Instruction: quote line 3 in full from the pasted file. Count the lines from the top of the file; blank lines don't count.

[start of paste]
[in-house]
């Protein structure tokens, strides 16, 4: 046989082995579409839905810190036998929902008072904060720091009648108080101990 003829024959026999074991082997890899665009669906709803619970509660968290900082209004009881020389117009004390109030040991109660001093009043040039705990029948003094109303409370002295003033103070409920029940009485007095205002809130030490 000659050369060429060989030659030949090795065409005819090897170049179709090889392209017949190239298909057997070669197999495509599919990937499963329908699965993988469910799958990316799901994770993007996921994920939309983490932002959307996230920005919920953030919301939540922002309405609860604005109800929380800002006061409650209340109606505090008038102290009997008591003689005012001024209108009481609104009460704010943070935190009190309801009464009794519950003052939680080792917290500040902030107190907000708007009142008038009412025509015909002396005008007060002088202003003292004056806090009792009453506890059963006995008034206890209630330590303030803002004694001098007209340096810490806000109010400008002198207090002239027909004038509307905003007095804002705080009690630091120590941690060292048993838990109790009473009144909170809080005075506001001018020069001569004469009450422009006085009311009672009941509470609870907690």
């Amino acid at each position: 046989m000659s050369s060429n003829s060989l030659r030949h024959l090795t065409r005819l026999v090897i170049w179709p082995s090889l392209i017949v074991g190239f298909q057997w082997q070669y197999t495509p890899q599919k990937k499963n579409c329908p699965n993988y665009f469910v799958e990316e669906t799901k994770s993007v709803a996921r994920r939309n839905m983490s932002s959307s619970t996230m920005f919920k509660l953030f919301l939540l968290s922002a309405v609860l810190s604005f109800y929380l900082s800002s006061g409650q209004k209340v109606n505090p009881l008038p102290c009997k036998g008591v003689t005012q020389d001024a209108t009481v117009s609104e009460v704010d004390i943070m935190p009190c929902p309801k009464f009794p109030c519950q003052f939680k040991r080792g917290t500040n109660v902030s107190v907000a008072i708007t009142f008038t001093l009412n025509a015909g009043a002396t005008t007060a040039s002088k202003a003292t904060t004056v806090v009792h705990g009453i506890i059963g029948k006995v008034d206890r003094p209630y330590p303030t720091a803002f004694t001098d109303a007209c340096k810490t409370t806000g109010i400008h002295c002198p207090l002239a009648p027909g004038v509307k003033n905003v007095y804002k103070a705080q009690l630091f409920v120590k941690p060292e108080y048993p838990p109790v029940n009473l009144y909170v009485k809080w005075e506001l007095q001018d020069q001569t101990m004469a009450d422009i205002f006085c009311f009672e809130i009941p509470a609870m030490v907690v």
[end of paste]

């Amino acid at each position: 046989m000659s050369s060429n003829s060989l030659r030949h024959l090795t065409r005819l026999v090897i170049w179709p082995s090889l392209i017949v074991g190239f298909q057997w082997q070669y197999t495509p890899q599919k990937k499963n579409c329908p699965n993988y665009f469910v799958e990316e669906t799901k994770s993007v709803a996921r994920r939309n839905m983490s932002s959307s619970t996230m920005f919920k509660l953030f919301l939540l968290s922002a309405v609860l810190s604005f109800y929380l900082s800002s006061g409650q209004k209340v109606n505090p009881l008038p102290c009997k036998g008591v003689t005012q020389d001024a209108t009481v117009s609104e009460v704010d004390i943070m935190p009190c929902p309801k009464f009794p109030c519950q003052f939680k040991r080792g917290t500040n109660v902030s107190v907000a008072i708007t009142f008038t001093l009412n025509a015909g009043a002396t005008t007060a040039s002088k202003a003292t904060t004056v806090v009792h705990g009453i506890i059963g029948k006995v008034d206890r003094p209630y330590p303030t720091a803002f004694t001098d109303a007209c340096k810490t409370t806000g109010i400008h002295c002198p207090l002239a009648p027909g004038v509307k003033n905003v007095y804002k103070a705080q009690l630091f409920v120590k941690p060292e108080y048993p838990p109790v029940n009473l009144y909170v009485k809080w005075e506001l007095q001018d020069q001569t101990m004469a009450d422009i205002f006085c009311f009672e809130i009941p509470a609870m030490v907690v």